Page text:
Natural Capitalism: Creating the Next Industrial Revolution

Part 6 of 10 Part Series: Economic Sanity and Alternative Economic Systems

The authors of Natural Capitalism ((Hawkins, P., Lovins, A., & Lovins, LH. Natural Capitalism: Creating the Next Industrial Revolution, 1999.)) argue that it is needed to “create the next industrial revolution.” They warn that if we continue to ignore the value of natural capital; i.e., nature’s life-support systems for humankind, there will come a time when there won’t be any more life support. Doomsday may be a century or two away, but the quality of life up to that point will have deteriorated at an increasing pace.

Pursuing four central strategies of natural capitalism, these authors say, will enable commercial enterprises and communities to operate as if all forms of capital were important. The core strategy is that of radically increasing resource productivity by being more efficient, less wasteful in how natural resources are extracted and used.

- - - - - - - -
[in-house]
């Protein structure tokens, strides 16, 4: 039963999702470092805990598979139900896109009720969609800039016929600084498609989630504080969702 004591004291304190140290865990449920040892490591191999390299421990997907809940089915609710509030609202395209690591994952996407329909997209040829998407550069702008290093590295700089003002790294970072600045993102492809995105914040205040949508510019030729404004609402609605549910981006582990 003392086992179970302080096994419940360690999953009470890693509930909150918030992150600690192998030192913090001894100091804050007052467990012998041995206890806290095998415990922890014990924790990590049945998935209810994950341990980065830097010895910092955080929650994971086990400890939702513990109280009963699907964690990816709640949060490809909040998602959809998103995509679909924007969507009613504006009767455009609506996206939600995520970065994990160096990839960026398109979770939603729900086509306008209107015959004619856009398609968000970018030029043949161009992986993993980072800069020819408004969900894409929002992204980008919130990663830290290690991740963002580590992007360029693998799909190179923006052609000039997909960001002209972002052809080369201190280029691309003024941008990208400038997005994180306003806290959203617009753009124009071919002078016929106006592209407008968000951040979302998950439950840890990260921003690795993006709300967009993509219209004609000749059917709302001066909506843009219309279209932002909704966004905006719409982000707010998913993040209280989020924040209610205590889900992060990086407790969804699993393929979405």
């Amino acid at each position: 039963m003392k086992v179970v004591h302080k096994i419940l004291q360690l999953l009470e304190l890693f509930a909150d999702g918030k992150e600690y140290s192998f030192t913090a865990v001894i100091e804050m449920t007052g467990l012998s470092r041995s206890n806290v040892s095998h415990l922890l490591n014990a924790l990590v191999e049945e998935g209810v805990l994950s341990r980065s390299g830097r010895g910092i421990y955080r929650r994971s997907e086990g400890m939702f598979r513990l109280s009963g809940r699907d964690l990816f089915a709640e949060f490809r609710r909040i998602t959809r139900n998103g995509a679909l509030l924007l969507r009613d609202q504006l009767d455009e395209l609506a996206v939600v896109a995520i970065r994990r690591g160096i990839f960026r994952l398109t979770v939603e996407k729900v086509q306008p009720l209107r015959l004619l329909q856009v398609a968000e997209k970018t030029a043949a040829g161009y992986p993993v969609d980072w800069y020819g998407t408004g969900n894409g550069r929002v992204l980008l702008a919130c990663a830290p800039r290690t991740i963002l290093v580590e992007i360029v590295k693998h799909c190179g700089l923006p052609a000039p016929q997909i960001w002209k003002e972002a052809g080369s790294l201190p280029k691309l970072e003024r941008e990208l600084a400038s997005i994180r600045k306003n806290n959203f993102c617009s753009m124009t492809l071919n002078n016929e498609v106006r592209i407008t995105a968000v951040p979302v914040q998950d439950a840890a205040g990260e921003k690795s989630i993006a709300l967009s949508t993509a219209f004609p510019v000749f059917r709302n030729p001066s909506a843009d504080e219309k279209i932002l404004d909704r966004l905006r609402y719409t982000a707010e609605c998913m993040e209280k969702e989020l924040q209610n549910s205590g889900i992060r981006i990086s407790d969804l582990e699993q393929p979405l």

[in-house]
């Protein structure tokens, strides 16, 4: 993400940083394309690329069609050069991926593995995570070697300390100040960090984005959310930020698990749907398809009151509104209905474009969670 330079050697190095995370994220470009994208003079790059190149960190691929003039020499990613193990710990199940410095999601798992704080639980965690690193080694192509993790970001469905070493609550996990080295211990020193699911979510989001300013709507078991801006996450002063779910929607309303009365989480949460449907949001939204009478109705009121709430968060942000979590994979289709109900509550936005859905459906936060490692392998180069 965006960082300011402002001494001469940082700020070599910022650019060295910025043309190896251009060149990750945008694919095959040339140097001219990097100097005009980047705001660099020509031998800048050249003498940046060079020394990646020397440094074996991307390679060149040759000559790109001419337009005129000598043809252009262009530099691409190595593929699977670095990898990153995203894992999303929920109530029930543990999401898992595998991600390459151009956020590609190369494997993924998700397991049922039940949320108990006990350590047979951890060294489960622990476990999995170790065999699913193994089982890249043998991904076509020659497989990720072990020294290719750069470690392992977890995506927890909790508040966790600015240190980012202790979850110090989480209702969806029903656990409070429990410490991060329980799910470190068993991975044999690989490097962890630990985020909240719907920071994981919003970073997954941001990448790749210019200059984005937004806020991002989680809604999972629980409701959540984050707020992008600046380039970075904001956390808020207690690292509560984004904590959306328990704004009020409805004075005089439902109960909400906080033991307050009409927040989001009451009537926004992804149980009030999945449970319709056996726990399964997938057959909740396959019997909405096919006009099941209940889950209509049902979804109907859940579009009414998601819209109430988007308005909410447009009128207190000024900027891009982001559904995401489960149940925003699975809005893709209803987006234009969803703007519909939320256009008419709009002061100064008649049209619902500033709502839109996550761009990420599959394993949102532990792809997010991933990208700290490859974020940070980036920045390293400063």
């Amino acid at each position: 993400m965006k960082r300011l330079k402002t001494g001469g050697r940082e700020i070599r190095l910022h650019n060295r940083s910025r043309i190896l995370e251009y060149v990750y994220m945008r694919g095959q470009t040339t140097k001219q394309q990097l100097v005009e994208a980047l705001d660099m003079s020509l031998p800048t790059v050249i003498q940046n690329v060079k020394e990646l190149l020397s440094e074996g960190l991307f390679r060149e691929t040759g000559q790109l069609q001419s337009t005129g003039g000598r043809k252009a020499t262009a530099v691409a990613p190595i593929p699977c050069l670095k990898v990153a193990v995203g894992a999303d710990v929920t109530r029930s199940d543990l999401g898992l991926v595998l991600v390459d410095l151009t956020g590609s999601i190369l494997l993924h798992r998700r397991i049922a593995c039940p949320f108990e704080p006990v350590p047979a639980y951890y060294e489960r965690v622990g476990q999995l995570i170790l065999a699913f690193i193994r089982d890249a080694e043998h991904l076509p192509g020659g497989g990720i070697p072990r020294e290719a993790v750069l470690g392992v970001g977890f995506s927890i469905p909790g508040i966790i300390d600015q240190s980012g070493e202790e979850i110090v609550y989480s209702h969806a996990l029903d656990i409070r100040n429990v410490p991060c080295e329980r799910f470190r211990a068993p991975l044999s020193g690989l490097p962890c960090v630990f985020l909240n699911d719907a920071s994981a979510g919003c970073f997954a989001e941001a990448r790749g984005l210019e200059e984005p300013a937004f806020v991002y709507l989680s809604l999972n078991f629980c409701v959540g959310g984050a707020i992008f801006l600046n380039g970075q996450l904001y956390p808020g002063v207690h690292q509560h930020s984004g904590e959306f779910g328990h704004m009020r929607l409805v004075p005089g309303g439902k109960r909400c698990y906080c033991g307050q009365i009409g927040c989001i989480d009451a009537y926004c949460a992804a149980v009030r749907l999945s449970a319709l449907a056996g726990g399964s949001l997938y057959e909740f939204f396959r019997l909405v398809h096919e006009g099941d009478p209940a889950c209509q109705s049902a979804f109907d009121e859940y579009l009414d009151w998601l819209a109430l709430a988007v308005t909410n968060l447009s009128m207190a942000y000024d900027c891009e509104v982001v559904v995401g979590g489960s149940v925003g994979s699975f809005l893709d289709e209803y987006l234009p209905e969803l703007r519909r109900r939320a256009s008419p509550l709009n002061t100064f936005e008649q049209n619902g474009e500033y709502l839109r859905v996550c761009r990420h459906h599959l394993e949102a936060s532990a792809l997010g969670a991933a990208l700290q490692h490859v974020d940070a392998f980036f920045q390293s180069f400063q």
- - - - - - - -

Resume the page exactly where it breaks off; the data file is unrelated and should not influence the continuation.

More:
The second they call “biomimicry” that involves eliminating waste in the making of things by imitating biological processes in the manufacturing process. The third is to change the relationship between producer and consumer from one based on goods and purchases to one based on a “flow of economic services” that will in turn de-emphasize possession as a measure of affluence and emphasize that well-being depends on the “continuous receipt of quality, utility, and performance.” The fourth involves “reinvesting in sustaining, restoring, and expanding stocks of natural capital.”

In Closing

But America doesn’t need the next industrial revolution. America needs a new and better capitalism that enfolds industry without its corpocracy. That’s what America desperately needs!

• Part 1 here; Part 2 here; Part 3 here; Part 4 here; Part 5 here;

Gary Brumback, PhD, is a retired psychologist and Fellow of both the American Psychological Association and the Association for Psychological Science. Read other articles by Gary.